1055 User Guide
Welcome to the 1055 user guide! In order to get started, make sure you have the following hardware on hand:
- 1055 PhidgetIR
- USB cable and computer
- something to use with the 1055 (e.g. an IR remote control and the appliance it controls)
Next, you will need to connect the pieces:
- Connect the PhidgetIR to your computer using the USB cable.
Now that you have everything together, let's start using the 1055!
Using the 1055
Phidget Control Panel
In order to demonstrate the functionality of the 1055, the Phidget Control Panel running on a Windows machine will be used.
The Phidget Control Panel is available for use on both macOS and Windows machines. If you would like to follow along, first take a look at the getting started guide for your operating system:
Linux users can follow the getting started with Linux guide and continue reading here for more information about the 1055.
After plugging the 1055 into your computer and opening the Phidget Control Panel, you will see something like this:
The Phidget Control Panel will list all connected Phidgets and associated objects, as well as the following information:
- Serial number: allows you to differentiate between similar Phidgets.
- Channel: allows you to differentiate between similar objects on a Phidget.
- Version number: corresponds to the firmware version your Phidget is running. If your Phidget is listed in red, your firmware is out of date. Update the firmware by double-clicking the entry.
The Phidget Control Panel can also be used to test your device. Double-clicking on an object will open an example.
Double-click on the IR object, labelled PhidgetIR, in order to run the example:
General information about the selected object will be displayed at the top of the window. You can also experiment with the following functionality:
- The Show RAW Data checkbox toggles the RAW data window. This window lets you see incoming codes as pulses and gaps (expressed as numbers in milliseconds). You can also re-transmit this raw data.
- IR Code: the hexadecimal code corresponding to the signal just received.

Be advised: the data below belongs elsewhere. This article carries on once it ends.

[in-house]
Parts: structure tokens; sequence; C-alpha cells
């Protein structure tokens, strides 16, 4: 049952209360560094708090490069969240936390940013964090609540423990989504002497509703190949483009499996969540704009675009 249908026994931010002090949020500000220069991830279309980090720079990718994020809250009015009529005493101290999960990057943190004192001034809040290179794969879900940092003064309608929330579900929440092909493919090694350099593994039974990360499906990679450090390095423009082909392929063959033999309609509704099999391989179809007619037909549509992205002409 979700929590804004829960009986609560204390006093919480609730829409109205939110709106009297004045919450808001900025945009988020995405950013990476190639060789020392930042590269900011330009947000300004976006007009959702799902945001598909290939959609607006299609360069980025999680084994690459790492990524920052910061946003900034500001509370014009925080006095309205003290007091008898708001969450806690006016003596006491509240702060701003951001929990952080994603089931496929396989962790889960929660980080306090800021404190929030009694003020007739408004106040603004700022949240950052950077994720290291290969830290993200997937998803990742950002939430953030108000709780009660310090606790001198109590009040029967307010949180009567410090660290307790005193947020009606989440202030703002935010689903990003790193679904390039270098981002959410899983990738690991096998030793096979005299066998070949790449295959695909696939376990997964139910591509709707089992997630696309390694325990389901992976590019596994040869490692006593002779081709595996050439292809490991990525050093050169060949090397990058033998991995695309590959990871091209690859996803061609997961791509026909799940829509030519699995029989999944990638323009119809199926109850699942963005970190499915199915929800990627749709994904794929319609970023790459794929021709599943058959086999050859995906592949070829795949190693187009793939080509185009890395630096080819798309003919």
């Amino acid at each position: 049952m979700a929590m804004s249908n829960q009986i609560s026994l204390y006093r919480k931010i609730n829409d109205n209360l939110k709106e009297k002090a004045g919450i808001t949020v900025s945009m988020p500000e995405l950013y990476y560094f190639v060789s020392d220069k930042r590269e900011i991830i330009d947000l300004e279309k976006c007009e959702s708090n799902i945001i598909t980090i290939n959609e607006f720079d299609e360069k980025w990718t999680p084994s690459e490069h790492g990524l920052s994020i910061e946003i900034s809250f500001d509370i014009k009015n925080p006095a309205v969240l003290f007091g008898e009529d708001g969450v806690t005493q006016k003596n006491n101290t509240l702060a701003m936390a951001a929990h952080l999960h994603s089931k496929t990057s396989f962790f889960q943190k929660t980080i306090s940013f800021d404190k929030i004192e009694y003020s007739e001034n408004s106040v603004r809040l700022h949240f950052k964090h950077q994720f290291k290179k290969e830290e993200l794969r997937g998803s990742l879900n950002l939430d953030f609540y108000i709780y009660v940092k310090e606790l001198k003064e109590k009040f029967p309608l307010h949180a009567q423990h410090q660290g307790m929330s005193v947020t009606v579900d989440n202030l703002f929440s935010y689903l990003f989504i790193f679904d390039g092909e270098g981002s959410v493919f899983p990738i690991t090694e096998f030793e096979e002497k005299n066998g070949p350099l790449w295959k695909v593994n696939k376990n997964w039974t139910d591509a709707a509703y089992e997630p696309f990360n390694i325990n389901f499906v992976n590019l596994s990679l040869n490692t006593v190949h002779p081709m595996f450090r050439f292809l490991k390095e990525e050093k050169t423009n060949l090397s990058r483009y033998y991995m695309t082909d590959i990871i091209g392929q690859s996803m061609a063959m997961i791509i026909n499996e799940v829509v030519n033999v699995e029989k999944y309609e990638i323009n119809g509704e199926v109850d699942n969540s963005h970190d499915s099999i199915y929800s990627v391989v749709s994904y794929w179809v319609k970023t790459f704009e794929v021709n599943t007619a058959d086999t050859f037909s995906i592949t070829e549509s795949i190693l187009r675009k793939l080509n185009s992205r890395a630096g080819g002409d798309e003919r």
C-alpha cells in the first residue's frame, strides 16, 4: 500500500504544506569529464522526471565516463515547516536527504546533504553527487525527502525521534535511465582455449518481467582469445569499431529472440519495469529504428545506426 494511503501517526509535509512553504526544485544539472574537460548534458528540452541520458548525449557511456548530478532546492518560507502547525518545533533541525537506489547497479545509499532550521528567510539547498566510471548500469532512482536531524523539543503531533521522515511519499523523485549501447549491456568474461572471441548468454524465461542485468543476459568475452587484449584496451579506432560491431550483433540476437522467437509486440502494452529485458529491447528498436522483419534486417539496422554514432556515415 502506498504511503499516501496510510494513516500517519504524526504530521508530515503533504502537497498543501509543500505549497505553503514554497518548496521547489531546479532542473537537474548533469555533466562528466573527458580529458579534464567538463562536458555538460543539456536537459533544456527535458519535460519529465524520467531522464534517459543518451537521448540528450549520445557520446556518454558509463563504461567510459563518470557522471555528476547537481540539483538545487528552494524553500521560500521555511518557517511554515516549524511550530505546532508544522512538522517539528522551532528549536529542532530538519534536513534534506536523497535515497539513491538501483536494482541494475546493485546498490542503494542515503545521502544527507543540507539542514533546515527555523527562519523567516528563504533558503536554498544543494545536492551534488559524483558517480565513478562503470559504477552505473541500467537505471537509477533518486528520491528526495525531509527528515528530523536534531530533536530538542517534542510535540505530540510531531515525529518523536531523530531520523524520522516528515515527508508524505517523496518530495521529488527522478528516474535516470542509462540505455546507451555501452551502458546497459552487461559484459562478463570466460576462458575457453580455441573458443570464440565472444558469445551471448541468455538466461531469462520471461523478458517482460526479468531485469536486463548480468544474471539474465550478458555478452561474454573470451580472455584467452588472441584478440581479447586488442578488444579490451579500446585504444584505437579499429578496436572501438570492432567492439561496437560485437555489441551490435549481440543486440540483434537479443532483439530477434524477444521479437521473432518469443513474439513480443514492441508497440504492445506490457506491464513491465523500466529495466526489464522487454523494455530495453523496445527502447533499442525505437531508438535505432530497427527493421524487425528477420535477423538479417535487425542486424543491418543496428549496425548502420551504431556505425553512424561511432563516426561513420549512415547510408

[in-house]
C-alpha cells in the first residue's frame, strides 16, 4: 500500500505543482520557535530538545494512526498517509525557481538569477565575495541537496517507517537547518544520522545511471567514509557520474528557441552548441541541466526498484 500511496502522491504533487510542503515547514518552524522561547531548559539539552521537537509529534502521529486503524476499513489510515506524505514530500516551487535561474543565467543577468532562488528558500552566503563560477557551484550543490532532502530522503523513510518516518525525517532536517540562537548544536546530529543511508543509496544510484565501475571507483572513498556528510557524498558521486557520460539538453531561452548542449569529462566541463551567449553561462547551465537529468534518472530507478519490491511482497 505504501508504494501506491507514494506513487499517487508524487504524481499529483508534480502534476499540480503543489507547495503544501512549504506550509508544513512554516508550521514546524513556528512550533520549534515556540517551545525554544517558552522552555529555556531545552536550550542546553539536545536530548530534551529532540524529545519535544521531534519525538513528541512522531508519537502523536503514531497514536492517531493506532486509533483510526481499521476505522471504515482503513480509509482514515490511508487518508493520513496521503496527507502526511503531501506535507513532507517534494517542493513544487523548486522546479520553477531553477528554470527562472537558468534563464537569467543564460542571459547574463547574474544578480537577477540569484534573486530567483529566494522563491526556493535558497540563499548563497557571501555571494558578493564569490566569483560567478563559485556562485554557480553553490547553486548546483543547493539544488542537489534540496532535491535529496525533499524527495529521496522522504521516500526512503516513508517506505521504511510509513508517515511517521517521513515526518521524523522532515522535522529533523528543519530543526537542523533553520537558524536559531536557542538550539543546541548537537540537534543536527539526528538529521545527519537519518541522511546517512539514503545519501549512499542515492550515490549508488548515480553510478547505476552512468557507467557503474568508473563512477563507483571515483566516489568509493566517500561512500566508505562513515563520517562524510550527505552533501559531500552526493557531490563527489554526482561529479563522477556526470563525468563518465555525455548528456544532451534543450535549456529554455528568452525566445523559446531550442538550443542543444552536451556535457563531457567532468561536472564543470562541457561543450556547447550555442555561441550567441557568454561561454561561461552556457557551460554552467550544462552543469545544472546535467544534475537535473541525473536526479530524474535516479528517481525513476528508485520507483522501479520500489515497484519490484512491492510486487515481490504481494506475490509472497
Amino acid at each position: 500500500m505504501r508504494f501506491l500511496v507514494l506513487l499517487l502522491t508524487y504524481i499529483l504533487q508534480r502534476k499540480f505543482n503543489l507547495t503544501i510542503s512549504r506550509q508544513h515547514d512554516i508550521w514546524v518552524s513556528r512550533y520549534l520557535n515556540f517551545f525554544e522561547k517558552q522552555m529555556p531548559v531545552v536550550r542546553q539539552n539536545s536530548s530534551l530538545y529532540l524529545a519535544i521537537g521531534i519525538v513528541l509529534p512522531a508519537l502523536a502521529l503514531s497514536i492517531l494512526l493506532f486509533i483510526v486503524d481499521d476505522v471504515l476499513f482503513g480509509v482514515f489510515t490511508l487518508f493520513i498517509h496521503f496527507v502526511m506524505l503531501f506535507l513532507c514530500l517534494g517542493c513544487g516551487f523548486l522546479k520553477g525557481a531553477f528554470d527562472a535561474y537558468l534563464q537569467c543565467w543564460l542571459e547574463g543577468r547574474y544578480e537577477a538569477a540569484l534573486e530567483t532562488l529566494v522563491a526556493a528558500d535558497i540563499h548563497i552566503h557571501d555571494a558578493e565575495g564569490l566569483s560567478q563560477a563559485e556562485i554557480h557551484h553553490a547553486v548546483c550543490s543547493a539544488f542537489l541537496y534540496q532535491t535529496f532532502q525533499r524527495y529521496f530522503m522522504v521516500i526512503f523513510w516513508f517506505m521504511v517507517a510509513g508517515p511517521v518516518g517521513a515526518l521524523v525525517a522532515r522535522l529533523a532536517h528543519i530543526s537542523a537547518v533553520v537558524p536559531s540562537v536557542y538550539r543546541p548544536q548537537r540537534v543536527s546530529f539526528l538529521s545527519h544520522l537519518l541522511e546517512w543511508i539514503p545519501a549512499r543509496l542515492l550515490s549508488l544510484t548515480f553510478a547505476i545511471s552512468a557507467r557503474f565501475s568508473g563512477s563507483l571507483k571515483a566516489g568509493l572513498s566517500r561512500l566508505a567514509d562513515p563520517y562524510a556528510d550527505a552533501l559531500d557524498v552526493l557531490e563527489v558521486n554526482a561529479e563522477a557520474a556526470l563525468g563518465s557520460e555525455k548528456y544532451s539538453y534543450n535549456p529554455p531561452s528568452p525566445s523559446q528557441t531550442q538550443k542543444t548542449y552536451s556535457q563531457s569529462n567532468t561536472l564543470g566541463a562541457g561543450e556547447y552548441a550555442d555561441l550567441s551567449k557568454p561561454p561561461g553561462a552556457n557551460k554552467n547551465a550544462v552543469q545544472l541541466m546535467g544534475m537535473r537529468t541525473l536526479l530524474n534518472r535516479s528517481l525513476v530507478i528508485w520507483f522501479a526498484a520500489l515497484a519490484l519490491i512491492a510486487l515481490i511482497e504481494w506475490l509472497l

- Repeat Count: how many times the same code has been received in a row. If you hold down a button on most remote controllers, it will continually transmit repeat codes.
- Bit Length: the length of the code in bits.
- When a code is repeated multiple times, the 1055 will learn the code. It will display the relevant information in the Learn box. For more information, see the technical section.
The 1055 can send and receive data encoded in various fashions as pulses of infrared light. The various encoding that the 1055 supports are grouped under the general term Consumer IR or CIR. CIR is generally used to control consumer products such as TVs, DVD players, etc. with a wireless remote control, but in general can be used for any application that needs to transmit low speed data wirelessly.
CIR is a low speed protocol - commands generally contain no more then 32-bits of data with a bit rate of at the most 4000 bits/second, but usually much less. There is no concession for anti-collision, so only one code can be transmitting at any time. Transmission distance depends on the power of the transmitter, but needs to be line of sight - though generally this can include bouncing off walls/ceilings, etc.
CIR data is transmitted using a modulated bit stream. Data is encoded in the length of the pulses / spaces between pulses, of IR light. The pulses of IR light are themselves modulated at a much higher frequency (usually ~38kHz) in order for the receiver to distinguish CIR data from ambient room light.
You can read more about IR remote controls in our IR Remote Control Primer.
What to do Next
- Software Overview - Find your preferred programming language here to learn how to write your own code with Phidgets!
- General Phidget Programming - Read this general guide to the various aspects of programming with Phidgets. Learn how to log data into a spreadsheet, use Phidgets over the network, and much more.
- Phidget22 API - The API is a universal library of all functions and definitions for programming with Phidgets. Just select your language and device and it'll give you a complete list of all properties, methods, events, and enumerations that are at your disposal.